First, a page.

It depends on how bad your credit is, what dealer you want to use, where you’ll look for financing, and the status of the existing loan on your trade vehicle.
Let’s take a look at how it might work.
I need a new car, and have a car to trade, but my credit is not good. How does it work?
In this case, it’s good that you have a vehicle to trade because it can be used as a down payment on a new vehicle loan — assuming you are not “upside down” and have some equity to use as trade credit.
Continue reading Trading Car With Bad Credit – Explained
Car Financing Explained
If you can’t pay cash when you buy your new or used car, you will need a loan, commonly known as “financing.”
Auto financing can come from a number of sources — banks, credit unions, online loan companies, finance companies associated with car manufacturers, or even from certain types of used-car dealers.
f you are buying a brand new car from a new-car dealer, he arranges your loan for you (if you haven’t already arranged one for yourself) with his “captive” finance company. A “captive” finance company is one that is owned by a car manufacturer and used by dealers who sell that manufacturer’s vehicles. Examples would be Ford Credit, Honda Financial Services, and Porsche Financial Services.
If you car buying a used car from a dealer, he may have a number of finance sources that he works with to arrange customer car loans. These may include local banks, large national banks, or national finance companies.
Continue reading How Does Car Financing Work?
How to buy a car from a private party, not from a dealer
When you buy a used from a private party individual instead of a dealer, things are a little different in the buying process. It’s a good idea to take extra caution especially with regards to exchanging money and title.
Since an individual seller can’t arrange financing for you if you need a loan, as a dealer can, you’ll be responsible for getting your own financing at a bank or credit union, or at an online finance source.
What’s different when you buy a car from an individual?
Advantages of private car purchase from an individual
• Possibly better purchase price than dealer retail price
• Individual sellers tend to be more flexible on price and negotiating
• Individual sellers tend to be more agreeable to buyer inspections and test drives
• No sales tax (in some states) on private car sales
Continue reading Buying Used Car from an Individual – Explained
How and where to get a used-car loan
There are a number of options available to used-car buyers in need of financing:
Dealer Loan – If you buy your car from a dealer, he will arrange your financing with a bank or loan company that he works with. Dealers don’t provide loans and financing themselves, it’s always done through a bank or finance company — except for “buy-here-pay-here” dealers that we’ll discuss below. See our article, How Does Car Financing Work.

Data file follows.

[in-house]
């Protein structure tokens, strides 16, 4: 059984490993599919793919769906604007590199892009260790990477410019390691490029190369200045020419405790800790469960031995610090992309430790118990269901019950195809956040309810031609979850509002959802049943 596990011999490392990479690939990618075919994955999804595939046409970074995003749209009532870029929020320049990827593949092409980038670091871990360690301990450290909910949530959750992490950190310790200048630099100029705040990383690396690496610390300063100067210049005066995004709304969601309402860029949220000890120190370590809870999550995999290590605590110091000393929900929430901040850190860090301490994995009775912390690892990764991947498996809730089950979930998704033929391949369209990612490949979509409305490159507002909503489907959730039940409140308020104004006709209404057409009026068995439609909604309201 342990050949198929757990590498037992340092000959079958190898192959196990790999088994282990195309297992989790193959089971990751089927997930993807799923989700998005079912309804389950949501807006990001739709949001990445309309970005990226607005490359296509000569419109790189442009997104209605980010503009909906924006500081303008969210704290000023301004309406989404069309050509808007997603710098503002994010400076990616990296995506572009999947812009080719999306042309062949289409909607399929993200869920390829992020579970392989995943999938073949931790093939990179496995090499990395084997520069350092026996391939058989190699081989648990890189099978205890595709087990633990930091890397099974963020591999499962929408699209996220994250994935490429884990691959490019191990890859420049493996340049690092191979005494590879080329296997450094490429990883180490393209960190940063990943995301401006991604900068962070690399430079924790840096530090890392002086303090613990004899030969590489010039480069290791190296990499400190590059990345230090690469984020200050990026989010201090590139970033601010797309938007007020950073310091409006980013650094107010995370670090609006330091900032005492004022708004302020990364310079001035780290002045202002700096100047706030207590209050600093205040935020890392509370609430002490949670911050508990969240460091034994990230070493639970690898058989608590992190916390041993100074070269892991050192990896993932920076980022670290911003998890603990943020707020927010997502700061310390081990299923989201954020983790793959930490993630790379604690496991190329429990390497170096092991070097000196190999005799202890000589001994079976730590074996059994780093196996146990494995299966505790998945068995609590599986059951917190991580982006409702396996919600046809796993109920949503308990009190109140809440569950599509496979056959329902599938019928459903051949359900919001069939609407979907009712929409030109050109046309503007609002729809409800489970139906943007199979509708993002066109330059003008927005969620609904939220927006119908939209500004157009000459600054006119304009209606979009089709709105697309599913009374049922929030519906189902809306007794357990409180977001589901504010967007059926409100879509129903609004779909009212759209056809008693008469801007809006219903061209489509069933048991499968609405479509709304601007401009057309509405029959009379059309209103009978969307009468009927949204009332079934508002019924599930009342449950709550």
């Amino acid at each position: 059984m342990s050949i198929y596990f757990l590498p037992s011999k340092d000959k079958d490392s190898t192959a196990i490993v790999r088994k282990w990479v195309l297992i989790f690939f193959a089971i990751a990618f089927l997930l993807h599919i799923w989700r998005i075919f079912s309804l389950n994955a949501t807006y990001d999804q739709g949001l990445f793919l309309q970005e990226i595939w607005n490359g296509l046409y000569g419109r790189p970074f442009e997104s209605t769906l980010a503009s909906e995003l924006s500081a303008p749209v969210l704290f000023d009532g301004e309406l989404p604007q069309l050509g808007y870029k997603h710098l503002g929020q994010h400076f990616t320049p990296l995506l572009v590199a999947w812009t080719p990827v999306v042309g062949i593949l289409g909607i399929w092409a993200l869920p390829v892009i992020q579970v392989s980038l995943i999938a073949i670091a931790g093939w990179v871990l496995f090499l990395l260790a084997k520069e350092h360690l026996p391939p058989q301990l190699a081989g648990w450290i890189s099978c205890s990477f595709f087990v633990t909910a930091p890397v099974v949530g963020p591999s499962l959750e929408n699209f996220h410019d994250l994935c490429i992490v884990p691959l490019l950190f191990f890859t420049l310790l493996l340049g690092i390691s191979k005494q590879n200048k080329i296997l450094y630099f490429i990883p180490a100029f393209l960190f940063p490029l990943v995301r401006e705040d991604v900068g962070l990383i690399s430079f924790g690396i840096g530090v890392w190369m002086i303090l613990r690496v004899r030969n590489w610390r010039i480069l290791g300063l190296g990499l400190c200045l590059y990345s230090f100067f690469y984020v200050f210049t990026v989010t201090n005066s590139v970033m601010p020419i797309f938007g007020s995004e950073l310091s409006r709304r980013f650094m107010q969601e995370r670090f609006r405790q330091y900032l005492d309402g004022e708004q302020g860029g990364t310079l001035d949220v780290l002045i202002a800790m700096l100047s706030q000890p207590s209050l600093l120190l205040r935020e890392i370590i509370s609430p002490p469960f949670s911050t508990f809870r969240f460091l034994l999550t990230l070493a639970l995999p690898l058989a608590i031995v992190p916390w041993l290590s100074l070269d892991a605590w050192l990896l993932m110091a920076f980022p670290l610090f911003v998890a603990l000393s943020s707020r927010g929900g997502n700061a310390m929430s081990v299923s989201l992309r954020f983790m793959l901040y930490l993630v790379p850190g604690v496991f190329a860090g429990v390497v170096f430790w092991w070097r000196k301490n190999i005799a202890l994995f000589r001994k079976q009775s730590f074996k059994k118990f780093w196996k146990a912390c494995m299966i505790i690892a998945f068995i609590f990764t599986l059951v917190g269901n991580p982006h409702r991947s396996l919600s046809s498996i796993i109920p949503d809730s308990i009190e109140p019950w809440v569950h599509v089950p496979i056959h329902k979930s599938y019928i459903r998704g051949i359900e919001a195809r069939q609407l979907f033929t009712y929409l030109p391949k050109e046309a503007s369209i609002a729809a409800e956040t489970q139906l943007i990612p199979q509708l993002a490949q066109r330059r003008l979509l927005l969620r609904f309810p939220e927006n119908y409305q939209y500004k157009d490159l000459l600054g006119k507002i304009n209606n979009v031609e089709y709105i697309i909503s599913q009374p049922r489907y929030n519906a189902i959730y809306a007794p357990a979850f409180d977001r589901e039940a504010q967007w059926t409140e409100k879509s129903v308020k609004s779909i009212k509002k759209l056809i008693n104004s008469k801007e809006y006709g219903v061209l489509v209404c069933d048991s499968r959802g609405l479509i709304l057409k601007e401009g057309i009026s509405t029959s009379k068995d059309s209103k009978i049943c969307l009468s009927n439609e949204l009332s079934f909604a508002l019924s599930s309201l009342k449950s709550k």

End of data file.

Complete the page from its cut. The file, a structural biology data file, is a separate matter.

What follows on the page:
Bank or Credit Union Loan – You can arrange your own auto financing with your own bank, credit union, or an online loan company. If you are buying your car from an individual (“private-party”), this is the way you will get a loan. It’s best to make application to your financing source before you buy so that you’ll know exactly how much money you are able to borrow.
Online Auto Loan – You can also finance your car purchase – from dealer or individual – with a loan from an online auto loan company such as Auto Credit Express.
Continue reading Car Loans and Financing Explained
Can a Dealer Take Back a Car After Papers Are Signed? Is it Legal?
The short answer to the above questions are Yes and Yes.
It’s a fairly common situation.
You buy a car from a dealer who arranges a loan, you sign the papers, possibly make a down payment and/or trade an old vehicle, and you drive away — thinking the deal is done.
You may have received the impression from the dealer that your loan was approved, which is presumably why you were allowed to drive away in your new car.
However, most dealers don’t provide or approve loans (except for buy-here-pay-here used car dealers). They use outside banks or finance companies. One of the papers you signed was a loan application, not a loan approval or grant.
Continue reading Dealer Wants Car Back – Legal or Not?
Having bad credit can cause difficulties when buying a new or used car if you need a loan.
However, most people with a low credit score have options that will allow them to get the car they want.
About your credit history and why it is important
Just to be clear, anyone who has ever had a loan, mortgage, or credit card has a credit history file. That file is a detailed report of every loan or account a person has had. It shows account details, credit amount, current status and balance, and payment history. If there have been late payments, missed payments, repossessions, bankruptcies, or foreclosures, those are also in the file. Negative information in the file can remain there for up to 10 years.
When you apply for an auto loan, the lender (dealer, finance company, bank, or credit union) will check your credit history to determine your credit worthiness — which is a measure of how likely, or unlikely, you are to keep your promise to repay your loan — based on your past performance.
However, car dealers and finance institutions don’t take the trouble to read your detailed credit report. Instead, they look at your credit score, which is a numerical rating that summarizes your entire credit history.
Continue reading Bad Credit Car Loan – Options